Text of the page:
The general election in Thailand this weekend is being seen as a crucial test as to whether voters will welcome the return to power of the political vehicle of ousted Prime Minister Thaksin Shinawatra or choose to retain the status quo under the incumbent conservative government, political pundits say.

Sunday's election comes at a time when current Prime Minister Prayut Chan-o-cha, who is running for re-election under a new party, and his alliance is facing a strong opposition force led by the main one, the Pheu Thai Party.

Pheu Thai is projected to win the most seats in the House of Representatives, while the smaller, liberal Move Forward Party, which is popular among young voters, is also strong in opinion polls.

Kavi Chongkittavorn, a veteran journalist on regional affairs, said he sees this upcoming election as one that will fully place Thailand in the "community of democratic countries."

Prayut staged a coup to topple the Pheu Thai-led elected government in May 2014 when he was the army chief and subsequently became interim prime minister of a military-run government. He returned to power under a civilian government after the 2019 election.

"This weekend, the Thai voters can vote and change the country as they wish to see," Kavi said, adding that the young voters are likely to vote for progressive parties while the baby boomers would opt for conservative parties.

The closely watched election will pick 500 members of the lower house of parliament.

File photo shows former Thai Prime Minister Thaksin Shinawatra giving an interview at a Tokyo hotel on March 24, 2023. (Kyodo)

On the prospects of the election, Stithorn Thananithichote, director of the Office of Innovation for Democracy at King Prajadhipok's Institute, a conservative think tank, said he expects Pheu Thai to win but not by a landslide, thus making it hard for the party to form a government.

"Pheu Thai will secure around 170-200 seats, or slightly above 200, so it needs to find allies in forming the government, and the allies could be one of its political rivals like (the ruling party) Palang Pracharath," he said.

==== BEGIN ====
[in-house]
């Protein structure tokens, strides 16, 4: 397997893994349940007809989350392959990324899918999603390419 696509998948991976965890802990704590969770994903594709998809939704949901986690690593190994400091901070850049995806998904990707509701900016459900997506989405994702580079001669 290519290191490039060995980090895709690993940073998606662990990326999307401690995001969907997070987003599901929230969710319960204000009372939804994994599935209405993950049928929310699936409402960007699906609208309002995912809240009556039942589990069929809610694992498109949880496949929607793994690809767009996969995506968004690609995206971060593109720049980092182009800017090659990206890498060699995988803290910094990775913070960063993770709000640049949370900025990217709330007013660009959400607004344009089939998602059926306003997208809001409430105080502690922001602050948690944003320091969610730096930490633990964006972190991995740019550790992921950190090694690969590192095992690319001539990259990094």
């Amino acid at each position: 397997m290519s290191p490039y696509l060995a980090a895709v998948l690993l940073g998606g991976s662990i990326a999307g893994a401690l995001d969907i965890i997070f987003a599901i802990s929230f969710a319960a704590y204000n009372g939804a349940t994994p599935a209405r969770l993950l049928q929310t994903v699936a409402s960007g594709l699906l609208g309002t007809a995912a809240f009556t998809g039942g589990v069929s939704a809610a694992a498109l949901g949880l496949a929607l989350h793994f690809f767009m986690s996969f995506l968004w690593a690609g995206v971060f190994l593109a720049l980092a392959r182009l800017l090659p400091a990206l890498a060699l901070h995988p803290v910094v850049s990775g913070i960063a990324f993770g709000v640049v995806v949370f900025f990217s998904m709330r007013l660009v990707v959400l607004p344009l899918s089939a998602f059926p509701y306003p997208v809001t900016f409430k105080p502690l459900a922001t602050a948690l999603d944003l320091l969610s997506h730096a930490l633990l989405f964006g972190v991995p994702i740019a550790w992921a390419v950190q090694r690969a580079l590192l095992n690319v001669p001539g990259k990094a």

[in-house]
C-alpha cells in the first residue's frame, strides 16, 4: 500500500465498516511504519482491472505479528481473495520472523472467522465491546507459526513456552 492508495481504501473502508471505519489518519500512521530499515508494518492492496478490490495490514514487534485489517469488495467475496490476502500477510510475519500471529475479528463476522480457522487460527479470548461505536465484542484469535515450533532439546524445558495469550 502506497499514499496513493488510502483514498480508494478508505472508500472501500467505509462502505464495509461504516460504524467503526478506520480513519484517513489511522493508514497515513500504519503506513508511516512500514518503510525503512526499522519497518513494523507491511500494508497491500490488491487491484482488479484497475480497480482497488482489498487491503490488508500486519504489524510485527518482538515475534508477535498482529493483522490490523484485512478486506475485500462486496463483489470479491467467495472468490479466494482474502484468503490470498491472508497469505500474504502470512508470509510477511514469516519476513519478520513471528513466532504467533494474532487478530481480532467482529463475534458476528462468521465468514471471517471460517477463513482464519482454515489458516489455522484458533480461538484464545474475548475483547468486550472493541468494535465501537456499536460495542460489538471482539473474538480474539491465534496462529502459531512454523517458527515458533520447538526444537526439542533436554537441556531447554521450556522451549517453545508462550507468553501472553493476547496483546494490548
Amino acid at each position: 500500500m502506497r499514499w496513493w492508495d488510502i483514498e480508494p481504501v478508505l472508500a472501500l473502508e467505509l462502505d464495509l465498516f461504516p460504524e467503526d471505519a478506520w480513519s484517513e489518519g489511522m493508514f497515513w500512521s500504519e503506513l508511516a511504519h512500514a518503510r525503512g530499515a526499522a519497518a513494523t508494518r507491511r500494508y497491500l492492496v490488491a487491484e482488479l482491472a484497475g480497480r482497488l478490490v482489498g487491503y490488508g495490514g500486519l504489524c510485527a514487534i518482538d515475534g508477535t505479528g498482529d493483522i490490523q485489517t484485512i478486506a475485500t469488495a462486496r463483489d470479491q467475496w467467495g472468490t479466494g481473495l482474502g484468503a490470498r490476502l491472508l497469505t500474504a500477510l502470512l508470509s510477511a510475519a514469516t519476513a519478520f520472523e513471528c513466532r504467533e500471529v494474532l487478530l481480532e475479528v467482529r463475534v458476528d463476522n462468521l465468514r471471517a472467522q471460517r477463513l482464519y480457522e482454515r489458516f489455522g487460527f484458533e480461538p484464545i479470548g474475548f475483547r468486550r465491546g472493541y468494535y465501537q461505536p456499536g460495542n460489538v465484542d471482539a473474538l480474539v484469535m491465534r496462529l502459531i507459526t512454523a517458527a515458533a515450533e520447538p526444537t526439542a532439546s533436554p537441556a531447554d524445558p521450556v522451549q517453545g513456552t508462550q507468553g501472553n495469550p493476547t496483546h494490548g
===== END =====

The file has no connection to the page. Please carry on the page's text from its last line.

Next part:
Thaksin's youngest daughter, Paetongtarn Shinawatra, 36, and Pita Limjaroenrat, 42, the leader of Move Forward, have topped recent opinion polls as favorite candidates for prime minister, while Prayut, 69, has trailed behind these two young politicians.

The power to elect the prime minister belongs to members of the lower and upper houses, with the approval of more than half of a joint parliamentary meeting.

According to Stithorn, Pheu Thai is forecast to share votes with Move Forward, which won around 80 seats in the previous election in 2019 under its predecessor, the now-dissolved Future Forward Party.

Should Pheu Thai win a landslide, Paetongtarn, who has been uniting the party on behalf of her father in exile, can become the prime minister, Stithorn said.

But if Pheu Thai does not win a landslide and fails to cobble together a coalition government, Stithorn said Thailand will have Prayut as its prime minister again with the support of the current coalition parties that are in power.

Prayut is running in the polls as a prime ministerial candidate under a new party, United Thai Nation. He will not run, though, for a seat in parliament.

Thaksin's hope to return home will be dimmed under a Prayut-led caretaker government that has been critical of the ousted leader, the political expert added.

The fugitive former prime minister tweeted Tuesday that he will return to Thailand soon before his birthday in July, after he escaped trials for tax evasion and corruption cases and spent nearly 17 years in self-imposed exile.

Thaksin is facing around 10 years in prison while some cases are ongoing.

But for Jade Donavanik, a professor of law from Dhurakij Pundit University, he sees the chance of Prayut's return to power as "slim" as the United Thai Nation is unlikely to secure enough seats to ensure he can be the leader to form a coalition government.

Jade also said another headwind for Prayut is that he has been in power for a total of eight years which is "way too long."

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